"Her parents said, 'Oh gosh, this is perfect,' and Jennifer said to me that so much of Stephanie's medical journey, examinations and such were tied to X-ray [scans]," he explained. 

Quickly, fundraising plans were formed, and the family determined to raise $73,000 for a radiology system for the Humane Society. Ultimately, the campaign exceeded that goal and brought in a total of $75,000, allowing the staff to purchase lead goggles and aprons, in addition to the X-ray system.

The Snow family raised more than half of the amount from their own network of friends and colleagues they met through Stephanie's medical journey and their efforts to support FOP research.

Jim Glines, chairman of the Community Bank of Santa Maria, said the bank also set up an account for the Snow family's fundraising efforts, opening it to public donations.

"I was so touched by the amount people brought in for Stephanie's memory," said Glines, who recalled meeting Stephanie when she was a young 4-H member at the Santa Barbara County Fair. Glines was the live auctioneer who sold Stephanie's lamb.

"Stephanie was a trooper. She never complained, never felt sorry for herself and was a real game-changer," Glines said. "I got to know her and her family during their FOP fundraisers and developed lifetime friendships."

The principal $28,000 was raised dollar by dollar from small gifts contributed online and in person. The rest came from community members Dan and Peggy Blough, who donated $20,000, and an anonymous family that contributed $15,000. The last $10,000 of the fundraising campaign was contributed by the Paul Porpiglia Family Trust. 

Coming full circle

The Snow family hit their fundraising goal in June, but the story didn't stop there, according to Hawkins.

"Paul Porpiglia and his family set up a campaign in memory of his mother, Rosemary, who passed away in 2014, and wanted to do something to honor her," Hawkins said. "Paul told me how much his mother loved cats, and I told him about the Stephanie Snow radiology suite campaign, and he was [only] too happy to join.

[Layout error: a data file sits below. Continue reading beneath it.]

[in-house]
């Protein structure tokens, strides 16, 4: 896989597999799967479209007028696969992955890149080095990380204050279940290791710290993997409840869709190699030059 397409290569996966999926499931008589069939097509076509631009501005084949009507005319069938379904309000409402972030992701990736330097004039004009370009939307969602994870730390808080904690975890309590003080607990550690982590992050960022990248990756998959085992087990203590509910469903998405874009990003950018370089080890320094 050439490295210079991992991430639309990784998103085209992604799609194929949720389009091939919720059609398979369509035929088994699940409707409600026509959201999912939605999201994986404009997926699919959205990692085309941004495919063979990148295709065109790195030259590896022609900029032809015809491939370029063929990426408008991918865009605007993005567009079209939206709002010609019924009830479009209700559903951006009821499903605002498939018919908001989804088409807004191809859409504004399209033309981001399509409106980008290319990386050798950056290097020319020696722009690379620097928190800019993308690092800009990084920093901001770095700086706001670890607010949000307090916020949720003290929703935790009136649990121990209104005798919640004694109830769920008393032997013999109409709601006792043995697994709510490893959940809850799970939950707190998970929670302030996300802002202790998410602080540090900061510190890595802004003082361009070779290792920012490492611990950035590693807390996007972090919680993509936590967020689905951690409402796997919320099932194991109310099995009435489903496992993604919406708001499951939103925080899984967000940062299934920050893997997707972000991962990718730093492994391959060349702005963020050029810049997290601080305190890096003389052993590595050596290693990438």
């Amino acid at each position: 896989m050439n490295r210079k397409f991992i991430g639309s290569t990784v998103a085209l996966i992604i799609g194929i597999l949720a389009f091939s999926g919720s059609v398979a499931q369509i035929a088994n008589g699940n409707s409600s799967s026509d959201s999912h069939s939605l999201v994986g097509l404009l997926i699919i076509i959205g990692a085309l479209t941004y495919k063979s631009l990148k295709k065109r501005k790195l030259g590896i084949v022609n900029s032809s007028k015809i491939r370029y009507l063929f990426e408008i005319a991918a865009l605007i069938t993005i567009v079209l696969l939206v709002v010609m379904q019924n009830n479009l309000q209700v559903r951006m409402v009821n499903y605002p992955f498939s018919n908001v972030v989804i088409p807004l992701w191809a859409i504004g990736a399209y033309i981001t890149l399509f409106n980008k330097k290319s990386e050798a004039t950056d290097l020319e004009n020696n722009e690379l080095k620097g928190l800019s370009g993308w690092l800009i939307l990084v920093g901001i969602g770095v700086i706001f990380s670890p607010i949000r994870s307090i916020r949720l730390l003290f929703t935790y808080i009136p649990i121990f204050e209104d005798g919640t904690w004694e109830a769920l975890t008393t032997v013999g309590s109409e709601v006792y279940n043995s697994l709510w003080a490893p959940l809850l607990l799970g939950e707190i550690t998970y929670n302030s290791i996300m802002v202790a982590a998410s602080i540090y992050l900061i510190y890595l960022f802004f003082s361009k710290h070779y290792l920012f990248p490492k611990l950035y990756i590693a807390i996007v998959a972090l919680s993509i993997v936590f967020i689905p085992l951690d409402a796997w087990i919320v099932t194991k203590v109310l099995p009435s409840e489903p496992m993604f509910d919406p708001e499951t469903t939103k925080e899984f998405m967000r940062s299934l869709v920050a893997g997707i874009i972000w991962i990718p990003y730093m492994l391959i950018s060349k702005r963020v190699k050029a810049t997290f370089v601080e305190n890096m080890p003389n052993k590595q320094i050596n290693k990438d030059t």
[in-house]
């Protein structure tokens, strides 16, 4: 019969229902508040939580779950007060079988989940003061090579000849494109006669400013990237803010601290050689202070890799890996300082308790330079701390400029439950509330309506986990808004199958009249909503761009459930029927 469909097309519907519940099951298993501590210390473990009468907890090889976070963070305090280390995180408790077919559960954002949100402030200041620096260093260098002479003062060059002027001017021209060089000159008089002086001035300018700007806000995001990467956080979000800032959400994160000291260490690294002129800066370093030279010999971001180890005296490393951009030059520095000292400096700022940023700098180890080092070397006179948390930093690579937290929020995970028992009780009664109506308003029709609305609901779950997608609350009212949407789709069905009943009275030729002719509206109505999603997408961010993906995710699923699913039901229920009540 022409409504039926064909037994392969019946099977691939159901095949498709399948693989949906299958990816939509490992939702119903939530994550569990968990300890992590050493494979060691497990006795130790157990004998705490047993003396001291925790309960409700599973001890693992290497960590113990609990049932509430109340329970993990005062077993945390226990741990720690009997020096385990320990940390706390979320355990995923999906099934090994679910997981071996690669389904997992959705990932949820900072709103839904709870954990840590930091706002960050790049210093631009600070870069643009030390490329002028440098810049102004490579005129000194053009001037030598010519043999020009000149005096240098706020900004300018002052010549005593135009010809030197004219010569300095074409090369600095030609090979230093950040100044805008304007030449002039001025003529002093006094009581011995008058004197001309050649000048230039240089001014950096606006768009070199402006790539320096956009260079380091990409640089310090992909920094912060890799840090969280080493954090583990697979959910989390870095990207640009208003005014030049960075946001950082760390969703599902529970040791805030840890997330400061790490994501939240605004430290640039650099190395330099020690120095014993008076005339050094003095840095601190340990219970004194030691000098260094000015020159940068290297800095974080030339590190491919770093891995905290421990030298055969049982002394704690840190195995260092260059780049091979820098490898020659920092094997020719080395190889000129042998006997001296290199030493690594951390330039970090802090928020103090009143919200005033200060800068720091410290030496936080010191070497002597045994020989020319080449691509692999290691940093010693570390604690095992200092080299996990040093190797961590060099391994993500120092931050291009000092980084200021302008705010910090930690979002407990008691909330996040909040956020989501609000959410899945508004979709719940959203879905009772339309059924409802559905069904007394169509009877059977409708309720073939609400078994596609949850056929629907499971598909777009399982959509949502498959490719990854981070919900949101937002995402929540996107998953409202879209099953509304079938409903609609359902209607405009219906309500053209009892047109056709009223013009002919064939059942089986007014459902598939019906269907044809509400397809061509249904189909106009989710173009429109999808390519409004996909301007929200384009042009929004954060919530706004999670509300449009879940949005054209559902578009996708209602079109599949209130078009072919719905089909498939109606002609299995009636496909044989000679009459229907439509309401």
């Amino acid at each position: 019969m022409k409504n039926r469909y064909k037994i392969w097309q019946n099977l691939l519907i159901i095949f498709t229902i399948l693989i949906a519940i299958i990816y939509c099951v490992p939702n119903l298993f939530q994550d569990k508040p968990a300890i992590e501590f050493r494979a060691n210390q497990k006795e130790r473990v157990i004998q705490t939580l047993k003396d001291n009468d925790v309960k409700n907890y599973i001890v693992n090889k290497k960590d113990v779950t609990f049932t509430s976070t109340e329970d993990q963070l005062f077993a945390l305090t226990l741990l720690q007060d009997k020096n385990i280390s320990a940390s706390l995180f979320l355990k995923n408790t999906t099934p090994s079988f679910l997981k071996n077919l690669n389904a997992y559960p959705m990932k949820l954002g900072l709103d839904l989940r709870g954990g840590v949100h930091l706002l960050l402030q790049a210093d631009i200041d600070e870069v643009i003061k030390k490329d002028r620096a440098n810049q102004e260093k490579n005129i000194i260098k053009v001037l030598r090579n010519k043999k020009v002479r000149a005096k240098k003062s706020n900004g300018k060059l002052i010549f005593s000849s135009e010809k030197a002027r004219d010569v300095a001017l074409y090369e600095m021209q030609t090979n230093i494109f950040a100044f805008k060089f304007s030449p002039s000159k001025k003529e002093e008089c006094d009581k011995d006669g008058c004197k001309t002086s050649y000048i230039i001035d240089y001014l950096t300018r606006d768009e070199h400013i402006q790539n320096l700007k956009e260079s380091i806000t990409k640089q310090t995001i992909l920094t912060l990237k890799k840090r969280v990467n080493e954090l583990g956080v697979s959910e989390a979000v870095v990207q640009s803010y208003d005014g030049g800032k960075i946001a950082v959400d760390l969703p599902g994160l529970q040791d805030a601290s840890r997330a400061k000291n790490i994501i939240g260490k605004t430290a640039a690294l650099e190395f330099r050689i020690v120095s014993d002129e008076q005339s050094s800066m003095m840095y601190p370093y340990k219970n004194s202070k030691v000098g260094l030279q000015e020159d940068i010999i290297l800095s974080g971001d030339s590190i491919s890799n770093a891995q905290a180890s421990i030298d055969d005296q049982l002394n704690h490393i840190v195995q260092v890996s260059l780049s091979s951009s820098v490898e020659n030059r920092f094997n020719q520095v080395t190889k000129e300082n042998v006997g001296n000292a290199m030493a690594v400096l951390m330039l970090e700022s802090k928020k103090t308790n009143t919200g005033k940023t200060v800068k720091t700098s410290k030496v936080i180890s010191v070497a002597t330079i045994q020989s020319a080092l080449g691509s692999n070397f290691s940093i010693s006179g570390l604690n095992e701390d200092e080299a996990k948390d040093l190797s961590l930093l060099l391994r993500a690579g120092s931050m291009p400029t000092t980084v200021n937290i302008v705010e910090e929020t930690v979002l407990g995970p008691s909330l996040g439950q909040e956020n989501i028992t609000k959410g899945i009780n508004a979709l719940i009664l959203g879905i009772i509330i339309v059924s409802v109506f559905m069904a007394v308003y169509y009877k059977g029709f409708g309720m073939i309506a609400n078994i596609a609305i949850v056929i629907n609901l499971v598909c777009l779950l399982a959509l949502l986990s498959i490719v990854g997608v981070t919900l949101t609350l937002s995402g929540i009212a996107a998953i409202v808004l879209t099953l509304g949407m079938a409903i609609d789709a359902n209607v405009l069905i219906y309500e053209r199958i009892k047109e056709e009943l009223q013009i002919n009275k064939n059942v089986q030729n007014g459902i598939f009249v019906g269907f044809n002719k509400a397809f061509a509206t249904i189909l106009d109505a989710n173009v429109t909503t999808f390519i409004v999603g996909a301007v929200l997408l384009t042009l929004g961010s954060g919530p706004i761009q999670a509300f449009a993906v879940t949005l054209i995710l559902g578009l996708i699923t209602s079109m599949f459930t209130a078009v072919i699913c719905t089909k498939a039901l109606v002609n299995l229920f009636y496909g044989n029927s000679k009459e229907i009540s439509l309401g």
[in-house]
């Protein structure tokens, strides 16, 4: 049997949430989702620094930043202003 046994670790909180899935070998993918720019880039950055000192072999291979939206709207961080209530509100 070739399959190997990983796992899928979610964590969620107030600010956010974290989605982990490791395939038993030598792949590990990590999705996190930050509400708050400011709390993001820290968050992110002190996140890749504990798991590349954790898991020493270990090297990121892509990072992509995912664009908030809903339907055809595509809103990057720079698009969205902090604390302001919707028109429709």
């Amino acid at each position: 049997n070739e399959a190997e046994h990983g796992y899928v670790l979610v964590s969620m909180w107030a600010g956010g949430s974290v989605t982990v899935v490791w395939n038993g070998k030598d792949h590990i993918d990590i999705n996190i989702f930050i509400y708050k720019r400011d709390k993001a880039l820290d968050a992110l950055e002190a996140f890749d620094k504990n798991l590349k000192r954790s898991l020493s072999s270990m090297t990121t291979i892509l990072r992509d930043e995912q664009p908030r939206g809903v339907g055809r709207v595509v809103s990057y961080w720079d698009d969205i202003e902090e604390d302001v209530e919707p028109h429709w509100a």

"I told the Snow family about the Porpiglia family, and Jennifer remembered Rosemary right away and was shocked," Hawkins said.

Rosemary previously met Stephanie during an FOP fundraiser, where they both shared their love for animals, especially cats, Porpiglia said. 

Porpiglia's mother helped Stephanie with her fundraising efforts during her battle with FOP, and after her death, was able to help Stephanie carry on her legacy by making it possible to purchase the X-ray machine in Stephanie's name.

"The Snow family also echoed this sentiment, and how the stars aligned to bring our families together again," Porpiglia said. "I'd like to think that interaction all those years ago between one cat girl and another created a bond that allows them to look down upon us all the day of the dedication with pride and happiness."

Hawkins added: "This amazing story of love and community really comes to a full circle. It's a fascinating tale that only happens in a town like Santa Maria, the little town that cares." 

Gina Kim covers crime and courts for Santa Maria Times. Follow her on Twitter @gina_k210